The Australian dollar has just regained the 75 cents level against the US dollar this morning after what has been a tough couple of weeks for the bulls.
“The Aussie dollar is in a tenuous position at the moment,” said Greg McKenna, chief market strategist at CFD and FX provider AxiTrader.
He pointed out the growing notion in the markets of the state of Australia’s domestic economy and the fact that the Reserve Bank of Australia (RBA) is the only major central bank which could cut rates this year.
“And this thinking leaves the Aussie dollar tenuously poised and at risk of an utter capitulation,” McKenna said.
He added that the Aussie dollar’s drop this morning threatens to unleash a wave of selling capitulation from a long speculative market.
However, he pointed out that there is no need for the market to turn uber-bearish on the Aussie.
The Aussie dollar is still enjoying some support from long speculative positions according to the latest Commodity Futures Trading Commission (CFTC) report.
But according to McKenna, there are signs that the landscape could be changing for the Aussie dollar.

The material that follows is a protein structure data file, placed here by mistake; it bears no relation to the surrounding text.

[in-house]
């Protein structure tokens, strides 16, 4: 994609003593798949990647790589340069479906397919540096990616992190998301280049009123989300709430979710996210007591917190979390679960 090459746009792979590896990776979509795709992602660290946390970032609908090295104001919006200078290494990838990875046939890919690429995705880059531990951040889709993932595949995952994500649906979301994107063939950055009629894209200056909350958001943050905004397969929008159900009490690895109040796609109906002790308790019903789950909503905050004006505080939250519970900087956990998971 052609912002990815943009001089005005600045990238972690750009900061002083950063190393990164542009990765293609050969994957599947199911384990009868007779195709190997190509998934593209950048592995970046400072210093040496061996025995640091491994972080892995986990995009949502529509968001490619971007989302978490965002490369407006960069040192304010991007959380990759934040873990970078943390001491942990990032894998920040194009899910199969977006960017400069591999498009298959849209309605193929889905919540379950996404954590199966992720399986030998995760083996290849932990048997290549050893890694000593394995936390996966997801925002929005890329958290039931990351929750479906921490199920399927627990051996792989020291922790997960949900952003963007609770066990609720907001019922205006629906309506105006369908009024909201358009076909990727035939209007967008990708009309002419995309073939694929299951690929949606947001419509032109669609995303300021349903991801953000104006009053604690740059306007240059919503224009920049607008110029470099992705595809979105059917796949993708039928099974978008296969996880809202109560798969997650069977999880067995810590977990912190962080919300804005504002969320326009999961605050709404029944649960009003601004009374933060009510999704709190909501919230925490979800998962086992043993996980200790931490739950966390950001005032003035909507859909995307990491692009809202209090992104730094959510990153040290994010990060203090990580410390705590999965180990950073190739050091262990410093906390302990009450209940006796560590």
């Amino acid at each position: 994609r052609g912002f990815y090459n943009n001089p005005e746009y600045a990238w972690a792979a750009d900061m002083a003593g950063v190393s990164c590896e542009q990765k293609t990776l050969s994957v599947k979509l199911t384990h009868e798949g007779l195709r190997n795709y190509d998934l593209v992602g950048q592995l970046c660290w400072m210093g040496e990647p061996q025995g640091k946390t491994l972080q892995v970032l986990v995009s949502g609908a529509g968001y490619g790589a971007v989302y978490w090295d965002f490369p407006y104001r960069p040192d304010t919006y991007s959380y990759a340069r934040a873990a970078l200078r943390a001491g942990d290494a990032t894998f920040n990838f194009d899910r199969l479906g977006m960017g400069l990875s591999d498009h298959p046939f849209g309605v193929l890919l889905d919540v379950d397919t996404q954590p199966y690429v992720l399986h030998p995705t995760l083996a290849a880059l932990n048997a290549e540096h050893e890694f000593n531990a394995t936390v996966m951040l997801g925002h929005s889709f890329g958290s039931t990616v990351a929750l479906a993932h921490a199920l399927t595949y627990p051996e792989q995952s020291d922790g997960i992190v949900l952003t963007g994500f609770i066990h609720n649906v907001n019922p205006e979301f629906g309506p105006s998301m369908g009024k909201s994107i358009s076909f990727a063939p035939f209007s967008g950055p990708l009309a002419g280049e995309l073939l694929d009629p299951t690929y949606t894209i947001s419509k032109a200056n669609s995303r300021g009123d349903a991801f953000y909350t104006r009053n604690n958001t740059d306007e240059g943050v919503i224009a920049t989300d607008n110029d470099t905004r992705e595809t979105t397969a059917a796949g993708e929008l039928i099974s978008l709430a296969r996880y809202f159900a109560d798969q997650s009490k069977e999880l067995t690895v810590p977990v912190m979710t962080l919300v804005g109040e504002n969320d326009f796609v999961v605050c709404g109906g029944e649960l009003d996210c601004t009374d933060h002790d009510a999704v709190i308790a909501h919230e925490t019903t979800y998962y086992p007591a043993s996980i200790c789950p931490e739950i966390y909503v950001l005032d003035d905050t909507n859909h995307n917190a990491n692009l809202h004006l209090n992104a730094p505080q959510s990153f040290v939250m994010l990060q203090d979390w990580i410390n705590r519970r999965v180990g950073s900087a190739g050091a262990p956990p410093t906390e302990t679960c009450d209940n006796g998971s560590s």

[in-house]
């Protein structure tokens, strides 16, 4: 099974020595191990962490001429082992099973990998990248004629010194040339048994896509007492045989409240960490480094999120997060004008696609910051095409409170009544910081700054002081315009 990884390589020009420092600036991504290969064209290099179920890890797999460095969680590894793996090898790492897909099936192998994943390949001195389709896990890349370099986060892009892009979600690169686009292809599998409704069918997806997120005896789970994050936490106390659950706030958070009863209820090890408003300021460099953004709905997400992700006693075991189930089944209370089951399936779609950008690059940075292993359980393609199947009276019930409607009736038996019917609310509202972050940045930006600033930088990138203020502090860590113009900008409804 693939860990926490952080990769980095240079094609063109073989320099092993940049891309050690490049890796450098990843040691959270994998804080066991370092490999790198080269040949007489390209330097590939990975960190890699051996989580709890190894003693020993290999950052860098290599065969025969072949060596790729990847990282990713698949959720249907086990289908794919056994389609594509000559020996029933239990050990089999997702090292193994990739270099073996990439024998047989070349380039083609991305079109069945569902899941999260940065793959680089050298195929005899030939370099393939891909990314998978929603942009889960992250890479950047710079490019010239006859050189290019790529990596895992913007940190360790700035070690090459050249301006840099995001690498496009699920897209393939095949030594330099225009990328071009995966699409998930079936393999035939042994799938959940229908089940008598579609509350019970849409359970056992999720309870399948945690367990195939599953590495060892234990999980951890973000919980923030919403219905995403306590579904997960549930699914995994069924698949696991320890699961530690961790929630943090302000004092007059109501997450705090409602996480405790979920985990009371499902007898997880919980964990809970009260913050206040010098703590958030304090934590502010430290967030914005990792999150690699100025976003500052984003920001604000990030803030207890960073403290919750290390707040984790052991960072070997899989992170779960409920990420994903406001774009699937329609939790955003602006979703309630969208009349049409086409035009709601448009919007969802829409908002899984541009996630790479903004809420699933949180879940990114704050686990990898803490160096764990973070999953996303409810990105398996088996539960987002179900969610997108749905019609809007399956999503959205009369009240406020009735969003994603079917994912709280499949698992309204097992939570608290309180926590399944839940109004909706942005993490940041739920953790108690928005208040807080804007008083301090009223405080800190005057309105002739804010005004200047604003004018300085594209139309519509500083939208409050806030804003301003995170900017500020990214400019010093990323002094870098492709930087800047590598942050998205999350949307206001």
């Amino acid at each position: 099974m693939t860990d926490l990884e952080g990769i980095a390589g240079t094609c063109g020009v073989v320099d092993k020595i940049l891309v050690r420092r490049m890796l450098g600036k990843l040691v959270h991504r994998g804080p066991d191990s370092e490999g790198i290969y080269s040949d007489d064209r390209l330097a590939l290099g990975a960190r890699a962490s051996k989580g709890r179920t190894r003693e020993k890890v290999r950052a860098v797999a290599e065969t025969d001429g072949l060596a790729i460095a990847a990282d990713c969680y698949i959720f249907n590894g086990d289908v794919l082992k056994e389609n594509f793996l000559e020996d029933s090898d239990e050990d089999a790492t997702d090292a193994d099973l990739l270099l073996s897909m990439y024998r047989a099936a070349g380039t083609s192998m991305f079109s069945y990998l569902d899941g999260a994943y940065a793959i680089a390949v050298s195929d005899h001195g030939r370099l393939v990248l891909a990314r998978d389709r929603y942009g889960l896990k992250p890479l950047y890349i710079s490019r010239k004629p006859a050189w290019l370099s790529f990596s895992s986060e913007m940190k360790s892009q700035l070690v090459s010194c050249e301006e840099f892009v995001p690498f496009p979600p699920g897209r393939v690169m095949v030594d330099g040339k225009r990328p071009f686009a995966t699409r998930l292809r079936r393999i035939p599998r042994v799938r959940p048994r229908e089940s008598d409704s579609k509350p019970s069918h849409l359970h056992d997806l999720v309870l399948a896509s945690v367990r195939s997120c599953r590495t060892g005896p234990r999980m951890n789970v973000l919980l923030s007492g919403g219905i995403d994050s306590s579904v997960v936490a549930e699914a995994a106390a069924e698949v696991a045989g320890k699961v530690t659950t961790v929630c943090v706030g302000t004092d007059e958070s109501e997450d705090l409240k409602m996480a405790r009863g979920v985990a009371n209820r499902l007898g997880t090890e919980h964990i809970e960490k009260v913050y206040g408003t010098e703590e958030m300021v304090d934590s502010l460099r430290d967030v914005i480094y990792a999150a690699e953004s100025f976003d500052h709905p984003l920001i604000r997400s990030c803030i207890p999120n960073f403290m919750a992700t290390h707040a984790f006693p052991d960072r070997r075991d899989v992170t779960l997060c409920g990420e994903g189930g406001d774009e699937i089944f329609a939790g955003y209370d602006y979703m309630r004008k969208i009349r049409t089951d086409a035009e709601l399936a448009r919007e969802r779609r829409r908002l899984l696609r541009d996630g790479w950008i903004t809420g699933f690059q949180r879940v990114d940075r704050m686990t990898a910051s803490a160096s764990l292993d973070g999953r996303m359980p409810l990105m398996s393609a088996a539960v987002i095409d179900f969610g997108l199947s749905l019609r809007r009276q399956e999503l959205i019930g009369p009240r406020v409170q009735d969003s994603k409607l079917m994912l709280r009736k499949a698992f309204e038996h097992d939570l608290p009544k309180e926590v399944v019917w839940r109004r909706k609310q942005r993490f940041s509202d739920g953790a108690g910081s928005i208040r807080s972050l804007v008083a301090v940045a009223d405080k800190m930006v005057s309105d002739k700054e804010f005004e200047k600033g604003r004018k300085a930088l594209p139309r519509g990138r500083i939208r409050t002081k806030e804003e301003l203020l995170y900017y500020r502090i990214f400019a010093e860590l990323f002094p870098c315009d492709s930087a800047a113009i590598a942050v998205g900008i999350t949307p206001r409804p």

“I was a bull earlier this year. I saw a reflation trade and the long-term weekly technical outlook providing an impetus for a move through the recent highs above 77 cents, a challenge of the 2016 high of 0.7840 and then a high chance of a run at 80 cents,”
“But as a trader what might be my rhetorical view is open to changes in the fundamentals, and especially the way the Aussie trades – the price action. And that has given a clear signal prices above 77 cents remain a graveyard for the bulls,” he added.
From McKenna’s view, all the factors – growth, interest rate differentials, US dollar, technical and risk appetite – that have been supportive of the Aussie dollar have turned.
He said the data that fed the reflation trade has faded. The technicals have turned. Interest rate differentials are moving in favour of the United States, risk appetite has shifted back a little as faith in the reflation trade and president Trump’s tax and infrastructure effectiveness have waned, and the US dollar has turned higher again.
“So the Aussie remains under pressure,” he added.
Some domestic data out this week – the NAB Business Survey and Westpac-MI consumer sentiment data may give the markets and investors a better handle on where the Australian economy sits.
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